Pinocchio Slayin Folks

Authors:  Van Jensen and Dusty Higgins. Pinocchio: Vampire Slayer. San Jose: SLG Publishing, 2009.

Genre: Graphic Novel, Young Adult Fantasy

Audience: 12 and up.

Read Aloud: Watch!

Summary: Pinocchio: Vampire Slayer follows the protagonist, Pinocchio, as he hunts down the vampires that killed his creator, Geppetto.  The story begins with the story of how Geppetto was killed and how Pinocchio learned that his nose can be used as a stake to kill the vampires that murdered him.  He then works with Master Cherry and the Blue Fairy to vanquish the town of the evil vampires.  The vampires hold the Blue Fairy hostage, and Master Cherry and Pinocchio go to save her.  When they find the vampires lair, they discover that the leader of the vampires is none other than Geppetto.

Themes: A theme from this book is revenge.  Pinocchio is on a vengeful hunt to find the killers of his creator.  His quest is to find out who murdered Geppetto, and to rid the world of every last vampire.  Another theme in this book might be self-identity.  Pinocchio does not know what his purpose is in the world other than hunting vampires.  Everyone in town thinks he is crazy, and they make fun of him for believing in the monsters.  In the end, Pinocchio struggles to realize his true relation to Geppetto as he begins to understand why he exists.

Connections: This would be a good book to teach in the classroom because of the use of satire.  If taught side by side with the original Pinocchio story, students would be able to see how the authors used different types of satirical methods to create a new spin on an old story.  The book is also a graphic novel, which is a new form of media that the students might enjoy.  It is nice to be able to teach a graphic novel, because it is a different genre of novel that allows students to read other things besides the classic novel form.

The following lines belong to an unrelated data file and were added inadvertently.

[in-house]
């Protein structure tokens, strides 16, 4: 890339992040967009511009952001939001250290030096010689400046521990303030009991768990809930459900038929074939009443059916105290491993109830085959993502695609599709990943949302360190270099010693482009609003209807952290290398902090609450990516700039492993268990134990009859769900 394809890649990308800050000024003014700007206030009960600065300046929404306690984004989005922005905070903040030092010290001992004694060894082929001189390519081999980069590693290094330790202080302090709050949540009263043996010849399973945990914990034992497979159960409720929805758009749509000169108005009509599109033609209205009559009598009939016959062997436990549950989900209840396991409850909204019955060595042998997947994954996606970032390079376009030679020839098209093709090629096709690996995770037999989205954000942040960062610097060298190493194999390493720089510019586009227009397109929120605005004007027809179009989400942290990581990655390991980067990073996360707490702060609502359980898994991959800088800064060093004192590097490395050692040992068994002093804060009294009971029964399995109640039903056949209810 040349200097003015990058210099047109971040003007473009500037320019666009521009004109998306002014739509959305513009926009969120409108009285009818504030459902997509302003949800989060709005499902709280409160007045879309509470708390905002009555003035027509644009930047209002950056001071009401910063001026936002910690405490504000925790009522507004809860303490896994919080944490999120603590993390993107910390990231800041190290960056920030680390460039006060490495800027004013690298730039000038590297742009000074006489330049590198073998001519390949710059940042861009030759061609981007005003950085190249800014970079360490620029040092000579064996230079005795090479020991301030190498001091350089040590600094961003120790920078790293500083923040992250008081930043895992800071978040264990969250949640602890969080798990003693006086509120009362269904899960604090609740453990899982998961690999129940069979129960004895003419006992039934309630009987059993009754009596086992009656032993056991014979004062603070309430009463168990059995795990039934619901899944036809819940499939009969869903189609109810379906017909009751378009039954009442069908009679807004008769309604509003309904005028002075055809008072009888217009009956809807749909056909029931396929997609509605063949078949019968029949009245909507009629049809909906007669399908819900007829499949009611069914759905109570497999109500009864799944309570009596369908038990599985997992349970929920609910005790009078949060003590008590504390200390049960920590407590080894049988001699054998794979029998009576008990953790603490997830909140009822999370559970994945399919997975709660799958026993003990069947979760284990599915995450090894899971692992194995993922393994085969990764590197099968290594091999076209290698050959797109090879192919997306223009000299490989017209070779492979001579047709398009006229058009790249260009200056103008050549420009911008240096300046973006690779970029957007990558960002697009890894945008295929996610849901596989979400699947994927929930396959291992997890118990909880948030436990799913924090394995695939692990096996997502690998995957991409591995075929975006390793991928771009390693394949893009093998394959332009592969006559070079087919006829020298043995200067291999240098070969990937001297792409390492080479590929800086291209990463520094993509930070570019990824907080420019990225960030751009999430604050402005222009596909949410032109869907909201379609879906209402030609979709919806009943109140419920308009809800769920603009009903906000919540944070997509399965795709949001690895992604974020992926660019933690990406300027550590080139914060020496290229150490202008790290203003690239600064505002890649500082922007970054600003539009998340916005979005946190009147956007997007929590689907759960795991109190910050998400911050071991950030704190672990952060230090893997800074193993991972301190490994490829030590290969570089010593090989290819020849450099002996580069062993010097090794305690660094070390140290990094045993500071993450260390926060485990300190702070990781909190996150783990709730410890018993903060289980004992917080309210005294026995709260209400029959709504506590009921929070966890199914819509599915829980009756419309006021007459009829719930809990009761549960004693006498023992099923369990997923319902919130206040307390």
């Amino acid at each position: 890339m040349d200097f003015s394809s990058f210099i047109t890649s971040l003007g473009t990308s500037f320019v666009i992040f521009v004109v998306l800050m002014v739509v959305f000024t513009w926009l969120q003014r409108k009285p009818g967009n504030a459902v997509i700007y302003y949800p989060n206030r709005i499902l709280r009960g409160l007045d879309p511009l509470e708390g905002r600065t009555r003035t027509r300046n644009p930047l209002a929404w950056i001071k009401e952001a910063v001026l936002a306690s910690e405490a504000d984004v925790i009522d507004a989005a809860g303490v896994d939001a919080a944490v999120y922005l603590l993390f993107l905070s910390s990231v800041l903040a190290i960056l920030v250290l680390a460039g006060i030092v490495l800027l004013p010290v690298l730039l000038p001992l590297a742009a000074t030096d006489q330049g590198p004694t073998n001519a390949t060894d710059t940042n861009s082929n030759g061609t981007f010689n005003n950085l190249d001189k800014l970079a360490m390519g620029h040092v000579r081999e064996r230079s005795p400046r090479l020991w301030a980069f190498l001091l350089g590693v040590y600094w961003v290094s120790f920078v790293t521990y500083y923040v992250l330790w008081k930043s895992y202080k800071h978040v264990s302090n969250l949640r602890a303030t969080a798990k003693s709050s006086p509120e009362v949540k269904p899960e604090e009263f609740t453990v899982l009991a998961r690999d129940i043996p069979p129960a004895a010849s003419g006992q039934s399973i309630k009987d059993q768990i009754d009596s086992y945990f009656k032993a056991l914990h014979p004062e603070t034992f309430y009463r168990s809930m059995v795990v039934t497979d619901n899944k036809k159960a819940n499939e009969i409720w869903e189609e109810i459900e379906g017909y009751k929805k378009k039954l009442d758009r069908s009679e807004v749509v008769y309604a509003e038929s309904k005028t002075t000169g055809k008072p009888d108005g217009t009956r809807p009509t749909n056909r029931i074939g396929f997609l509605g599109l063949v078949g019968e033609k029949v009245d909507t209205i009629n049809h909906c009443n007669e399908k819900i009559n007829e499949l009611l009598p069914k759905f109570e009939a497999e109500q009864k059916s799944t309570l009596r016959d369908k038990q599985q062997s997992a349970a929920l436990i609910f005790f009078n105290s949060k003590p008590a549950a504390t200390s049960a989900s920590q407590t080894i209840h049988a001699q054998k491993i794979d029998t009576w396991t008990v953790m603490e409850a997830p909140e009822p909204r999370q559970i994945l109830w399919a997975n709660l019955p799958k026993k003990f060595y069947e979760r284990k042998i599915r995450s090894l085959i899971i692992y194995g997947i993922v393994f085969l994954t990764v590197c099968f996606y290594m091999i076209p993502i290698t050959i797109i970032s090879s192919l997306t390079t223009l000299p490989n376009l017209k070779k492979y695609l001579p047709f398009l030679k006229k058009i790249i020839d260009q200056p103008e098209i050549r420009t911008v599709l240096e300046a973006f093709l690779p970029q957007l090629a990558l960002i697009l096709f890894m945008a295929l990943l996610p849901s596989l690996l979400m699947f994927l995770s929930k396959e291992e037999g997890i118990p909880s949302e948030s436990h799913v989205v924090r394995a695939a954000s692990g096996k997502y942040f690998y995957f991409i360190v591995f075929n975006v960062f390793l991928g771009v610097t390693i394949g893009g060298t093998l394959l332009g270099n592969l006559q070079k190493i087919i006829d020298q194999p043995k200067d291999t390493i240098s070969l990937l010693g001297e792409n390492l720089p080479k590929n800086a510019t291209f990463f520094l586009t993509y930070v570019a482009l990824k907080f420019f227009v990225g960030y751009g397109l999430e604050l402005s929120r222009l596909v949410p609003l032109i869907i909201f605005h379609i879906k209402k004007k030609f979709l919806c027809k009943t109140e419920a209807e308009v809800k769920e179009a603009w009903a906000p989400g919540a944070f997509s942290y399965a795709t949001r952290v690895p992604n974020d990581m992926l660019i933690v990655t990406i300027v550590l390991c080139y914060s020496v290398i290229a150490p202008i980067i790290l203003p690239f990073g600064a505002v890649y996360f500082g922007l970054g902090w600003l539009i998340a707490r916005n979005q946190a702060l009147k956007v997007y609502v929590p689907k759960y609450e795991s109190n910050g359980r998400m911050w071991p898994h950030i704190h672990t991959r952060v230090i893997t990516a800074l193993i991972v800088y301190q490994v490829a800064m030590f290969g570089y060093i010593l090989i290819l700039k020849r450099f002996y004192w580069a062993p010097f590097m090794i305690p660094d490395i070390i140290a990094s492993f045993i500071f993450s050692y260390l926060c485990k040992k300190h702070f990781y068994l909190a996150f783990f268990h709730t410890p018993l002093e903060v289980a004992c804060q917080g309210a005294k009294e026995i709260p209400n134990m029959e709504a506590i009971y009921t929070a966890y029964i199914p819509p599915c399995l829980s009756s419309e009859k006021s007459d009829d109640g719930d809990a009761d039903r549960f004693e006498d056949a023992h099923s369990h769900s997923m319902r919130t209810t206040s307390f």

Reactions: I enjoyed the book a lot.  As a person with a fairly good sense of humor, this book made me laugh throughout the entire story.  The authors do a great job of poking fun at the original story by coming up with a different way Pinocchio can use his growing nose.  The book is full of jokes that I am sure will make any reader chuckle.  I think if this were not a graphic novel, so much would be lost from this story.  Overall, it is a great book.

Reception: One review I read for this book was done by Trade Paperback Reviews.  The reviewer, Mike, did not like the book at all because it was too corny.  I personally think that corny jokes are the best and I know that if told the right way, a corny joke can be as golden as the corn it is named after.  However he does say that the nose stabbings are funny but get old, so this would work well if I decided to only show a few examples from the book in a satire lesson.


About mpdavenport

Born and raised in good ol' St. Charles, IL
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4 Responses to Pinocchio Slayin Folks

  1. ajanacek says:

    haha, nice read-aloud!

  2. stefunnylulu says:

    Mike, I applaud you on your clever ending. However I can’t even take your insult seriously because you look like a walrus and not a vampire.

    And now I will continue to compose better book blogs than you. 🙂 haha

  3. Mike, I applaud your read aloud, as it is infinitely more hilarious and creative than anything Stephanie could ever come up with ^_^

  4. Mike, I feel as though you’ve had much practice talking with Pixie Stix in your mouth. I guess it turned out the be to your advantage.

    I would like to see you talk more about your themes. Spend a little more time on them and go in-depth.

    Do you know if either of these authors have done other graphic novels on other fairy tales or stories?

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